Week 7 – Hardcore Recursion | My Impressions So Far!

you may ask yourself what the hell is this recursion he talks about?  Well Recursion is a method of solving problems that involves breaking a problem down into smaller and smaller increments (subproblems) until you get to a small enough task that it can be to accomplished. Recursion involves a function calling itself. As opposed to iteration using for or while loops. You’re probably now thinking when would I use recursion? While it may not seem like much off the bat, recursion allows us to write efficient algorithms with much less code to solve problems that may otherwise be very difficult to program or even impossible. There are 3 rules of recursive functions:

  1. A recursive function must have a base case (when to stop)
  2. A recursive function must change its state and move toward the base case. (series of simplifications)
  3. A recursive function must call itself, recursively

In simpler terms recursion is “defining a problem in terms of itself”.  Recursive calls solve smaller problems of the same “flavour” and then combine those solutions to get the solution to the main problem.

For example lets consider at taking the sum of a list of integers.

def sum_list(lst: list)-> int:
    """
    >>>sum_list([1,3,5,7,9])
    25
    """
    total = 0
    for i in lst:
        total += i
    return total

I’ve broken down the step the non-recursive algorithm performs

total= (1+(3+(5+(7+9))))                                                                                                     total= (1+(3+(5+16)))                                                                                                         total= (1+(3+21))                                                                                                               total= (1+24)                                                                                                                     total= 25 Now I can solve the same problem with a recursive algorithm.

    def sum_list(numlst: list)-> int:
     """
     >>> sum_list([1,3,5,7,9])
     25
     """
     #base case one item in the list
     if len(numlst) == 0:
         return numlst[0]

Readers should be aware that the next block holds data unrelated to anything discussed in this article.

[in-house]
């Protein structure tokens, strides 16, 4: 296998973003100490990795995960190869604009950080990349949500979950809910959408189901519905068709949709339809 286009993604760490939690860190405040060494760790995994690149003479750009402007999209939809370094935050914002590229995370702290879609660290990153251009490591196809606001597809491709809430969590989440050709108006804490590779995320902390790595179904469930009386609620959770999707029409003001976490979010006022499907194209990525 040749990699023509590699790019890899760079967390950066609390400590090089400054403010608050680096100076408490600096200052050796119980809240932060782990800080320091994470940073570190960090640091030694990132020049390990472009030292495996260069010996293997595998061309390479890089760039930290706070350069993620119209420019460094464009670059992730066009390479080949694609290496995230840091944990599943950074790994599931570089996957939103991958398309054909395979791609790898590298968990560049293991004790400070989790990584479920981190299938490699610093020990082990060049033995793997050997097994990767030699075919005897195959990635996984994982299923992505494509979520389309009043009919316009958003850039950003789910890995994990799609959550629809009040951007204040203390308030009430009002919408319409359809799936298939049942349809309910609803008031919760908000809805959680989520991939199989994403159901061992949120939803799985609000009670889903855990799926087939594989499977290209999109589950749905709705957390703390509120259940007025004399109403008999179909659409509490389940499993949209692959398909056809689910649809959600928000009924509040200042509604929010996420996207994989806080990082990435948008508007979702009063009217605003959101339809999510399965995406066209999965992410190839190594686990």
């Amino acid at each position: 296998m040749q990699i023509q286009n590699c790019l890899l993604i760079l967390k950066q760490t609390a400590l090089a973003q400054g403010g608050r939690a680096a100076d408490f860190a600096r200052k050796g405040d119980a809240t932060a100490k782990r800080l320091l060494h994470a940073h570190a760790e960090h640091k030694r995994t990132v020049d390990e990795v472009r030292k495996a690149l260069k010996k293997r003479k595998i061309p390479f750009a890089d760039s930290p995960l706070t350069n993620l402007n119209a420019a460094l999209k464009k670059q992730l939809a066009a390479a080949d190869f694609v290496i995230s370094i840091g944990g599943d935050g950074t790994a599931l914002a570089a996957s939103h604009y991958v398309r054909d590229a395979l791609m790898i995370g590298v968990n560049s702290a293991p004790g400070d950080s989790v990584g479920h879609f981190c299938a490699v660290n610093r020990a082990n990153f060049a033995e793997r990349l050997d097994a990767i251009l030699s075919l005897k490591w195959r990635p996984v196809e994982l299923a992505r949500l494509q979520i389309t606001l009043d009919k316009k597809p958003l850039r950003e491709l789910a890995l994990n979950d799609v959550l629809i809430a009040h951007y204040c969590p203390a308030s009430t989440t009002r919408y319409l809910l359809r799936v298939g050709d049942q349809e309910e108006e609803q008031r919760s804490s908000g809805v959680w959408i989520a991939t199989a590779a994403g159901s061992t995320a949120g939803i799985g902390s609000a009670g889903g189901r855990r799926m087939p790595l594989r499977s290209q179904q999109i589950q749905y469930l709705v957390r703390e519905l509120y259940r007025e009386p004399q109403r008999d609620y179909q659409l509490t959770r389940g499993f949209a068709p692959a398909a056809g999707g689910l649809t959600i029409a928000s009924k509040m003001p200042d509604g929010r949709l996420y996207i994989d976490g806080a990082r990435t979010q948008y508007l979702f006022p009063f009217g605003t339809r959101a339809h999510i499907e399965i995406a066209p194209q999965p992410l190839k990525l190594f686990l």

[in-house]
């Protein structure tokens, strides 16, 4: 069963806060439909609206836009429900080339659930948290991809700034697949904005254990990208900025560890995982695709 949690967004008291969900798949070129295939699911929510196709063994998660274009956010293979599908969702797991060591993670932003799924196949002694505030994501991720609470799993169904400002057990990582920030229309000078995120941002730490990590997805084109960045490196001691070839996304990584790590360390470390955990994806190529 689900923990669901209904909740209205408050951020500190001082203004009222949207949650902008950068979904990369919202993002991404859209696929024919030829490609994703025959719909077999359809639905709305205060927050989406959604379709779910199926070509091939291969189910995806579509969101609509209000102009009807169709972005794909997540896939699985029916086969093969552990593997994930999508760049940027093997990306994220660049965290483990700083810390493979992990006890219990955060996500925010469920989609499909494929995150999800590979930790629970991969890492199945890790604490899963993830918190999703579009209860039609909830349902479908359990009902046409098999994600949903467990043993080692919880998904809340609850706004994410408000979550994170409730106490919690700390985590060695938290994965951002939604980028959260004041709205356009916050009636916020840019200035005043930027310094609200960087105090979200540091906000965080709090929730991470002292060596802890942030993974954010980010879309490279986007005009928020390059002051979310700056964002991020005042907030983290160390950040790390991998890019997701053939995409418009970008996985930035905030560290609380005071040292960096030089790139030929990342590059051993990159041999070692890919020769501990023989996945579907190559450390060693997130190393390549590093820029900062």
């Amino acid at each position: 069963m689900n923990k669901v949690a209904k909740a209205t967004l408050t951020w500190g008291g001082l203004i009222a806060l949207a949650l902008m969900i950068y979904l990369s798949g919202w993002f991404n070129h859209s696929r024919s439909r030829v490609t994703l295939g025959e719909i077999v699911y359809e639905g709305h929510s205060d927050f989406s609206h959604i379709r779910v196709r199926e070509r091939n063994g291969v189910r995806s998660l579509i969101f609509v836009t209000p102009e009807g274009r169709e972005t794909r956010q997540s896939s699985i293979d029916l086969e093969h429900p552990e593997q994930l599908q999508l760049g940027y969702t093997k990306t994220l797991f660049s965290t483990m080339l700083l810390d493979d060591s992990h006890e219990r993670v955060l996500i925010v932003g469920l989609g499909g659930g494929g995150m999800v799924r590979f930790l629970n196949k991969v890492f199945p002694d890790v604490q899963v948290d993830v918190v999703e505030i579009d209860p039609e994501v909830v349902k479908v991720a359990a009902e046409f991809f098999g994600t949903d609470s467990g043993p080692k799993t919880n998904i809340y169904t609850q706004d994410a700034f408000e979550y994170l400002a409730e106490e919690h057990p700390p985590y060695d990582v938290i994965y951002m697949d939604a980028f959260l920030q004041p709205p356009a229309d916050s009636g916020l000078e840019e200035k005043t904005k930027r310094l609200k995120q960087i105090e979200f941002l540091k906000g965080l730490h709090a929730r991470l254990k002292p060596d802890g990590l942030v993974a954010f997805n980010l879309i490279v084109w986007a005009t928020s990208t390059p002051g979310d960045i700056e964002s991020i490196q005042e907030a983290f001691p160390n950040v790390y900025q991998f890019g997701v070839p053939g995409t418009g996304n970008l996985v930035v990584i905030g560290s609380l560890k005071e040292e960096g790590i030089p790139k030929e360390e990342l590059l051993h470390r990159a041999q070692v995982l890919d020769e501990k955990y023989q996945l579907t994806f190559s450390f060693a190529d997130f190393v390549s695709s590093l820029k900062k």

else:
         return numlst[0] + sum_list(numlst[1:])

"""
Now I can get really fancy on you and make it even more
elegant looking using list comprehension! #AlphaStatus
"""

def sum_list(lst: int)-> int:
    """
    >>>sum_list([1,3,5,7,9])
    25
    """
    return sum([sum_list(i) if isinstance(i, list) else i for i in lst])

We didn’t need recursion for that did we? But we could use it anyways! It’s important to remember that recursion is simply a different method to coding an algorithm. Some functions don’t even need recursion, such as this one above. However, with that being said a recursive approach comes in very handy (is useful) for a programmer who need to develop much more complex problems like the 4 stool Tower of Hanoi I wrote the algorithm for a few weeks ago. Some programmers may choose a recursive approach because it is just easier for them to understand, while some algorithms just go hand in hand with recursion because of the way they are designed such as traversing a tree like structure which we learned about in class last week. Recursion is a very puzzling concept to understood at first it took me hours of practice coding to finally feel comfortable implementing it.

“The human cost of writing, and maintaining, an algorithm that is naturally recursive in an iterative form is far higher than any cost a particular compiler or interpreter might add for running recursive functions.” – Danny Heap

Professor Heap taught he that you gotta just trust the recursive calls works  after tracing the simple cases. I would say the hardest part of the problem is recognizing a recursive pattern. The wonderful thing it is that you can use it in almost any language!

its been another great week in the life of a Computer Science Major! Stay Hungry, Stay Foolish!

yours truly,                                                                                                                                     – “CodeShark”

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